pastorjohnb

Thoughts and musings on faith and our mighty God!


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Guiding and Leading

Reading: John 10: 1-10

Verse 4: “When he has brought out all his own, he goes on ahead of them, and his sheep follow him because they know his voice”.

In today’s application of the shepherd-sheep metaphor, the focus is on Jesus, the shepherd. In today’s passage Jesus claims to be both the gate and the shepherd. There is both an eternal and a temporal component to both of these roles. Transitioning from talking about spiritual blindness with the Pharisees, Jesus begins his next teaching by noting that some do and try to enter the pen by evil means. Their goal is to rob and to steal. Perhaps foreshadowing the ending verse of today’s passage, is Jesus saying religion can steal joy and can rob people of what God really intends faith to be all about?

Getting into the heart of our passage today, Jesus states that the shepherd enters through the gate as the watchman opens it for him. Using only his familiar voice, the shepherd calls out to his sheep and they follow him out of the pen. Only the sheep belonging to the shepherd will follow. To the other sheep his voice is that of a stranger and it represents danger to them. So only the shepherd’s sheep know his voice. As Christians, to be followers of Jesus, we must know his voice and discern it from all of the other voices we hear. We learn it by being around it, over time becoming familiar with it. We learn to trust it through the ways it leads us to green pastures and safe waters. We follow because we learn that his voice keeps us safe and protects us. In verse four we read, “When he has brought out all his own, he goes on ahead of them, and his sheep follow him because they know his voice”. Once Jesus has called us and we know his voice, he walks out ahead of us, setting for us an example. He calls out and invites us to follow. In this life Jesus’ voice, the Holy Spirit, leads and guides us. Following that voice, we are blessed in this life and are guided towards the next life as well.

Jesus also stated that he is the gate. At night, the sheep must pass through the gate to find safety and rest. It is the only way in. Then the gate is shut, guarding the sheep, keeping them safe during the darkness, preventing the thieves and robbers from reaching them. Jesus remains present to us in Spirit in this life, doing just these things. He also lifts our burdens and cares, giving us rest. His Spirit prays for us and speaks to us, reminding us of his words. It is a shield about us, protecting us against the attacks of the evil one. As we near the end of our road and transition into the next life, Jesus is the gate to eternity. He will judge us worthy of heaven or deserving of hell. He will open the gate of one for our eternity.

As we follow our good shepherd today may we take some time to rejoice in his leadership and in his provision. May we praise the Lord for his love and care for each of us, the sheep of his pasture.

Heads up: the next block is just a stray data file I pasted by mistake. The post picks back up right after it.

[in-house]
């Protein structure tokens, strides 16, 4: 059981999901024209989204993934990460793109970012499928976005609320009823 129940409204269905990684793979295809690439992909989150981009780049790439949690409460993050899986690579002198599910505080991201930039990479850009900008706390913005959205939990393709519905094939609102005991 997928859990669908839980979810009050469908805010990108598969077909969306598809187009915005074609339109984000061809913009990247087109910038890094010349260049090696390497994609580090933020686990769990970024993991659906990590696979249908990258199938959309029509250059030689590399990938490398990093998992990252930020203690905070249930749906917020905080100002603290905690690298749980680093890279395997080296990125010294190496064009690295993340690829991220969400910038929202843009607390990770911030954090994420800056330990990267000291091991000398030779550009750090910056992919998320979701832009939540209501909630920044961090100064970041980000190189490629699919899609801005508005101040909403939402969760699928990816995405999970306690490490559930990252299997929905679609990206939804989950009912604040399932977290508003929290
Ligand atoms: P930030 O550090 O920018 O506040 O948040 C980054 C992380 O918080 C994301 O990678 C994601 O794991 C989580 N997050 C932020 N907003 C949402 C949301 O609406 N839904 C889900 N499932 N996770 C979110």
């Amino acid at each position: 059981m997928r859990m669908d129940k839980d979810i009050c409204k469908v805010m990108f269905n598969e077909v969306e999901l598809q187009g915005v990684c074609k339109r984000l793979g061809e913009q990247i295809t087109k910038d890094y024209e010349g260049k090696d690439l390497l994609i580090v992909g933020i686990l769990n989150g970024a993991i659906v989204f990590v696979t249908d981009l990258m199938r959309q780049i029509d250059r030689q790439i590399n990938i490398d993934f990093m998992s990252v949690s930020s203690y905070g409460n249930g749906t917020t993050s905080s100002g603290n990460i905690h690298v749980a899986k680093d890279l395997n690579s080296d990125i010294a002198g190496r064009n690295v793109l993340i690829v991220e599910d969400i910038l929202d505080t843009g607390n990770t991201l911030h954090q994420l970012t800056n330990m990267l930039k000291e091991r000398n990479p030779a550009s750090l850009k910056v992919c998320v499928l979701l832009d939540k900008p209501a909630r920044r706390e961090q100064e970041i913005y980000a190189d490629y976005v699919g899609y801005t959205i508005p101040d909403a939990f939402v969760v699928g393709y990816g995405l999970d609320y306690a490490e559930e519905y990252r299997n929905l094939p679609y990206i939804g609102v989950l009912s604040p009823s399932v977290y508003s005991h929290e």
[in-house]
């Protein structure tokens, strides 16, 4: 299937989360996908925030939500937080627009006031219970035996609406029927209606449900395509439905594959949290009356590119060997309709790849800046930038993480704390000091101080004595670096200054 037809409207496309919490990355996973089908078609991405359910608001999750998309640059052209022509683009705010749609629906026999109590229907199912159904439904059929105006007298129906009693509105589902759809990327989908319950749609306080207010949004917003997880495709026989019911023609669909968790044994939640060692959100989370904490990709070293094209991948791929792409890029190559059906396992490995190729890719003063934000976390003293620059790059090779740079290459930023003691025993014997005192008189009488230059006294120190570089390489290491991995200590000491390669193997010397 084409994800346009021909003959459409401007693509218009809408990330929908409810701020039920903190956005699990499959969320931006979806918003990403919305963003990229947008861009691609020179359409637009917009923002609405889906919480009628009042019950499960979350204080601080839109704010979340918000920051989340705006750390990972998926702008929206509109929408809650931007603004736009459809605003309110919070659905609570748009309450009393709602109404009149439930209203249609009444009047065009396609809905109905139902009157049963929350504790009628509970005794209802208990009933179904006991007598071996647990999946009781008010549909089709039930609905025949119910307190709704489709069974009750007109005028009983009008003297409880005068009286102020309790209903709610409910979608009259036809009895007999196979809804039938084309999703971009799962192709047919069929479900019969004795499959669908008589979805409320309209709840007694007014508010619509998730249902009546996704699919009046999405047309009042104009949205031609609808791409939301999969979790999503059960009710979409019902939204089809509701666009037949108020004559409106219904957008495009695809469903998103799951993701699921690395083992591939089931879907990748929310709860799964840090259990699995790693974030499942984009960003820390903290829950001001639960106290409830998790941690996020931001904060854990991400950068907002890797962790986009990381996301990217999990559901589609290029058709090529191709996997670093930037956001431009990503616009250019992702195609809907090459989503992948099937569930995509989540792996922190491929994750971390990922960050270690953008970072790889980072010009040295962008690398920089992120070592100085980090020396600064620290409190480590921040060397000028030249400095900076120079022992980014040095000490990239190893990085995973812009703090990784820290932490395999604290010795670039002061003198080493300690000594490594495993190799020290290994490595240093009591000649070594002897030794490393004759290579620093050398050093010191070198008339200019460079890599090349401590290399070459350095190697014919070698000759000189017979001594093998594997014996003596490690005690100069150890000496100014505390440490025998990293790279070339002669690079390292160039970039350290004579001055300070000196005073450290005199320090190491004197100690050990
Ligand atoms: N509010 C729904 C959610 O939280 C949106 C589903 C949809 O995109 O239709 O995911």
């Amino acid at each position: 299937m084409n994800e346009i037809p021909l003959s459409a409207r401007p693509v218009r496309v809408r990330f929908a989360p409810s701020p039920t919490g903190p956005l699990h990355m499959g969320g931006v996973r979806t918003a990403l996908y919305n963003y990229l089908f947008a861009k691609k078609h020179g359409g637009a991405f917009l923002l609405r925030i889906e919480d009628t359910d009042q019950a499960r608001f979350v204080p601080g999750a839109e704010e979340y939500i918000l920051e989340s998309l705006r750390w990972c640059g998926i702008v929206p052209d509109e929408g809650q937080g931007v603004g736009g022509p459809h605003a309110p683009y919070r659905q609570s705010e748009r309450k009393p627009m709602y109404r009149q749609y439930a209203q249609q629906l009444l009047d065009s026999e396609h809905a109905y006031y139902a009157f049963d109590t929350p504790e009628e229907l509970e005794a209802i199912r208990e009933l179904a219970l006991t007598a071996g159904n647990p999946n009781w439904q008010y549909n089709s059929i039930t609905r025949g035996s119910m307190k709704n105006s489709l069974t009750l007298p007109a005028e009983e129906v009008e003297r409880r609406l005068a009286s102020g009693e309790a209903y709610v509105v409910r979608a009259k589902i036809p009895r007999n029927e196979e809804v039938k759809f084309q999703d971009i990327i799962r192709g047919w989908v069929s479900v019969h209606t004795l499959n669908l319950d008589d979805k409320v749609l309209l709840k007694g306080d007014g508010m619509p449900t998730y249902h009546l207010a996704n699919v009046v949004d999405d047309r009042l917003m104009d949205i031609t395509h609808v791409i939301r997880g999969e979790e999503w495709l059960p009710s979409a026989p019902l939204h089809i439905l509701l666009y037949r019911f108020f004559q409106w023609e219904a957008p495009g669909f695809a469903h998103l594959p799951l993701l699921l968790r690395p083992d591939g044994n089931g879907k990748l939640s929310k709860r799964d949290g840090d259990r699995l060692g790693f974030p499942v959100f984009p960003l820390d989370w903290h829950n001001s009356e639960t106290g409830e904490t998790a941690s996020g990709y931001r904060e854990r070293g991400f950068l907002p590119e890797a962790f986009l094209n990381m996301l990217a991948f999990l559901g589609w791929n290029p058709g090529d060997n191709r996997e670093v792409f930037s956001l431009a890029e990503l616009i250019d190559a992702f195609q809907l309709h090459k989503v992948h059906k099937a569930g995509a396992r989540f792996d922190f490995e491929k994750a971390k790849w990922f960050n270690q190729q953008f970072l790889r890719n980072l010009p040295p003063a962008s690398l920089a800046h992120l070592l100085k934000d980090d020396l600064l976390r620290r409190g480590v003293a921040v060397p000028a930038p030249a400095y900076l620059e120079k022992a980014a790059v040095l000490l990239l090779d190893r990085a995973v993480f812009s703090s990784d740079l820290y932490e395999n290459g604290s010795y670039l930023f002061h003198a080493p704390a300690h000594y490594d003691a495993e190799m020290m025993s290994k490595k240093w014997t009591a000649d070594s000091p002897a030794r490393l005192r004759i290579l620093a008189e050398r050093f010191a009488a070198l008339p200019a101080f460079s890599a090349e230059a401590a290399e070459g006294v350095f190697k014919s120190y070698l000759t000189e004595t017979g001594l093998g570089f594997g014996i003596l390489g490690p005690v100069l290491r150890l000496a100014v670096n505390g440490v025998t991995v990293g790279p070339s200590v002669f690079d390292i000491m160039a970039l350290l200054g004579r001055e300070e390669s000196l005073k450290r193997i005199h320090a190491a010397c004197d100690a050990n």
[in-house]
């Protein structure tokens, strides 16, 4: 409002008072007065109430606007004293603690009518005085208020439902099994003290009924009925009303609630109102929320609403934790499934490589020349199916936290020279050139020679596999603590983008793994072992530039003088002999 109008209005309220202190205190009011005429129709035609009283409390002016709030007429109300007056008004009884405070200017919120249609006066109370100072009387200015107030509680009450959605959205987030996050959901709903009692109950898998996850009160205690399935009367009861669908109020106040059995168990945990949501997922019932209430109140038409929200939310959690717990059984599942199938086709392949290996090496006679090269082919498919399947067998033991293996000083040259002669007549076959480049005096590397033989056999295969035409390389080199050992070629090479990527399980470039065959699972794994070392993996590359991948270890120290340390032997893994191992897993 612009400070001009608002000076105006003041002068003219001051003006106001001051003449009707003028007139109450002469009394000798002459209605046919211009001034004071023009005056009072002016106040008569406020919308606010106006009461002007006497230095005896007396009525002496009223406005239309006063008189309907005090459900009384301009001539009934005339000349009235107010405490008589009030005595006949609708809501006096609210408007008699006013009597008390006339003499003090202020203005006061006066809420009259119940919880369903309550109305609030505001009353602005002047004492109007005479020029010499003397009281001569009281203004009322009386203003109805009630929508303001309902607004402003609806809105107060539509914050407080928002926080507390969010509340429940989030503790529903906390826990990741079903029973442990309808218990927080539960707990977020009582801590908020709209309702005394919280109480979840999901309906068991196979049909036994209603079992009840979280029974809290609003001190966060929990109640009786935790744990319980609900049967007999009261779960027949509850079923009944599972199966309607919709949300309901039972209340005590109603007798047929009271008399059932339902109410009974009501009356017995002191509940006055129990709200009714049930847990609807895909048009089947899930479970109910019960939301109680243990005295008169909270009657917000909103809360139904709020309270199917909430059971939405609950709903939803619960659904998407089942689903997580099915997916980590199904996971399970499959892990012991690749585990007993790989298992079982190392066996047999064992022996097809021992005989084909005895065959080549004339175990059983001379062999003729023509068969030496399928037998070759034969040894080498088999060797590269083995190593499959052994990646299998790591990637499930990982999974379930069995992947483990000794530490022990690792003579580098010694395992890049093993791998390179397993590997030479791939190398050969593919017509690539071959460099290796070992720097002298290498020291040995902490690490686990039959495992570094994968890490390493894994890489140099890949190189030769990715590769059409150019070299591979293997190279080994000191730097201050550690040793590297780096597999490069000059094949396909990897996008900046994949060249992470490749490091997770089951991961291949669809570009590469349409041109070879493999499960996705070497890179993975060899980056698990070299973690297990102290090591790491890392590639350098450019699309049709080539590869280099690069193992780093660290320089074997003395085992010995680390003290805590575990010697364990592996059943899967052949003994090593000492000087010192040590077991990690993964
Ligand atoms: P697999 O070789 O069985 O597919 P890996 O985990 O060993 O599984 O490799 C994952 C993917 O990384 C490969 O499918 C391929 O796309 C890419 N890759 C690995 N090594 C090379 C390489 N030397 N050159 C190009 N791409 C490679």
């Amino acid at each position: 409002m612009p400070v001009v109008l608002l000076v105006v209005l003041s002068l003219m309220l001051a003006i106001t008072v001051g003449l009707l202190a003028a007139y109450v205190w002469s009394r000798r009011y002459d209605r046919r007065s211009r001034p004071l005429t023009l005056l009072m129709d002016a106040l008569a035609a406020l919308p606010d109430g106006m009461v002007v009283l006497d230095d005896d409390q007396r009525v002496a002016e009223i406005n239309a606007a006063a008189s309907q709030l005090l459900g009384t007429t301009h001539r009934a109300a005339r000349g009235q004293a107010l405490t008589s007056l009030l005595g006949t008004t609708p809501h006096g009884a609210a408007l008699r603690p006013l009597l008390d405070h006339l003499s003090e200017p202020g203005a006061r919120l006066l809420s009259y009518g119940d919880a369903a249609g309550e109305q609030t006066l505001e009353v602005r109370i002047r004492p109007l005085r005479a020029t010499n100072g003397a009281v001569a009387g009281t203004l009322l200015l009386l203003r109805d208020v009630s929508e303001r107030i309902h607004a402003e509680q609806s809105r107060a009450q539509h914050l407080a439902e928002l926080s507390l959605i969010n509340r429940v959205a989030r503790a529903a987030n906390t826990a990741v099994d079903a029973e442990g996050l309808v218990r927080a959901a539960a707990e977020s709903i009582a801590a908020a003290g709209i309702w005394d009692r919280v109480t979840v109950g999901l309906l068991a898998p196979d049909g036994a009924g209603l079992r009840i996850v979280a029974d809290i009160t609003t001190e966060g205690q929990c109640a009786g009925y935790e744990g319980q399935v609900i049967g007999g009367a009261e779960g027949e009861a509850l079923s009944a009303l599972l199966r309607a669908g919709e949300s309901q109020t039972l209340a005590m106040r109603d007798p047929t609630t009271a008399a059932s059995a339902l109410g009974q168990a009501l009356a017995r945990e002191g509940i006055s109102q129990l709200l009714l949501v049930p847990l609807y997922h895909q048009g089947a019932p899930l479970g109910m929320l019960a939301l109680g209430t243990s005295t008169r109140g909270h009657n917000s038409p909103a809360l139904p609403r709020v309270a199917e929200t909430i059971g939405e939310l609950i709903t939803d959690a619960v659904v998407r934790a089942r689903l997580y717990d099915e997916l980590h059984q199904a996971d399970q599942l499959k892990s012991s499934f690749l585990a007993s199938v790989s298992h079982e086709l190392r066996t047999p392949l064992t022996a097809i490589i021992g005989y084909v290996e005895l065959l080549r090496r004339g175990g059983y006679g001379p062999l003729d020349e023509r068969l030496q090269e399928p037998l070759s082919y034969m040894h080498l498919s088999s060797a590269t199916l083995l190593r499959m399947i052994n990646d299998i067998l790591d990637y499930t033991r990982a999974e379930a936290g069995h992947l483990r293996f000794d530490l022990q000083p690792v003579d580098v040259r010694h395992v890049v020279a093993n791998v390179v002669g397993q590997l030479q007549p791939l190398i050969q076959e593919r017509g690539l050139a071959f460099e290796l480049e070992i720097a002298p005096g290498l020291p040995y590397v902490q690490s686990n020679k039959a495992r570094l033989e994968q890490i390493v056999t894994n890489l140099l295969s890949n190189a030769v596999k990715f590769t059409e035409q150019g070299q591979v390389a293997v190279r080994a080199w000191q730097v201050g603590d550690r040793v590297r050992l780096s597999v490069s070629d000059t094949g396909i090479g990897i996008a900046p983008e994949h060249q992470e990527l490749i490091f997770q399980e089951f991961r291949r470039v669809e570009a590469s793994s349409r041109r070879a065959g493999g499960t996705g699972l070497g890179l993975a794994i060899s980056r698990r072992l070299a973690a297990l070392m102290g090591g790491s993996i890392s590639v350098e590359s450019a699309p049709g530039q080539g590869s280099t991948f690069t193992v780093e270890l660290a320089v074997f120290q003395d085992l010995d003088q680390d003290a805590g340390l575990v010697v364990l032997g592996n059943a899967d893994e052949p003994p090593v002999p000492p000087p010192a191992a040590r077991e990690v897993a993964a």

Prayer: Loving God, as I stop and look back over each day, I praise you for all the ways you led and guided, provided and protected me. It is my greatest joy to praise you and to give you thanks for who you are to and for me. Amen.


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Willing, Trusting, Obedient

When danger or death is on the horizon it brings up feelings of fear and doubt and sorrow in many.  It can be almost paralyzing.  In a few it stirs up courage and determination and focus.  No matter what your first reaction to the realization that life hangs in the balance, the second must be to connect to God in prayer.

When Haman secured the decree to blot out the Jews, Mordecai put on sackcloth and went to the city gate to fast and pray.  He invited other Jews to join him.  Esther got word of this and sent him clothes.  He rejected them because he know this was a time of great need.  He also realized that God had called upon him to stir up Esther so that she may see her role as well.  He knew that the time of her divine appointment was upon her.

When Esther came to terms with the fact that this was indeed the moment for which God placed her in the palace, she accepted her role.  She set her mind on fasting and praying for three days and invited all the Jews in the city to join her.  Esther did not want prayers for someone else to step up or for God himself to intervene.  She wanted prayers that her role in this would be blessed by God.  In Esther there was no fear because her hope lay in God alone.

From time to time we are each faced with something that puts us to the test.  It may be concerning health or employment or family relationships.  There will also be times when we are not directly affected but do have a hand in the situation and its solution.  In today’s text we see an example of willing servants who trusted their very lives into God’s hands.  Because of their relationship with God they did not fear any outcome.  Each walked into their divine appointment fully trusting God.  Lord, instill in me such a willing heart, such a trusting soul, and such an obedient mind.

Scripture reference: Esther 9: 20-22